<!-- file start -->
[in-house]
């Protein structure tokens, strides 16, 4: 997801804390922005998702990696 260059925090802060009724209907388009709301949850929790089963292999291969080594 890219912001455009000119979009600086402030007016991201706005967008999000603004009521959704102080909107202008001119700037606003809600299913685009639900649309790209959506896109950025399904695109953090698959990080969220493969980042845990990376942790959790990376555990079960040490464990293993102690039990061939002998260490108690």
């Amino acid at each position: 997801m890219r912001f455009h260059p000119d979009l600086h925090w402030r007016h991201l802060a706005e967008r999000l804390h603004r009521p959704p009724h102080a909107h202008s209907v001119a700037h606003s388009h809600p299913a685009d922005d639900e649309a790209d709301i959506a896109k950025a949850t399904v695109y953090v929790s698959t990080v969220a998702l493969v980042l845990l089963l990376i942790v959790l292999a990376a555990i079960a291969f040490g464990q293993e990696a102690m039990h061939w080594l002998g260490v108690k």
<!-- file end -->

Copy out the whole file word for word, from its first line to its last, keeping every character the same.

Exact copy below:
[in-house]
């Protein structure tokens, strides 16, 4: 997801804390922005998702990696 260059925090802060009724209907388009709301949850929790089963292999291969080594 890219912001455009000119979009600086402030007016991201706005967008999000603004009521959704102080909107202008001119700037606003809600299913685009639900649309790209959506896109950025399904695109953090698959990080969220493969980042845990990376942790959790990376555990079960040490464990293993102690039990061939002998260490108690």
């Amino acid at each position: 997801m890219r912001f455009h260059p000119d979009l600086h925090w402030r007016h991201l802060a706005e967008r999000l804390h603004r009521p959704p009724h102080a909107h202008s209907v001119a700037h606003s388009h809600p299913a685009d922005d639900e649309a790209d709301i959506a896109k950025a949850t399904v695109y953090v929790s698959t990080v969220a998702l493969v980042l845990l089963l990376i942790v959790l292999a990376a555990i079960a291969f040490g464990q293993e990696a102690m039990h061939w080594l002998g260490v108690k």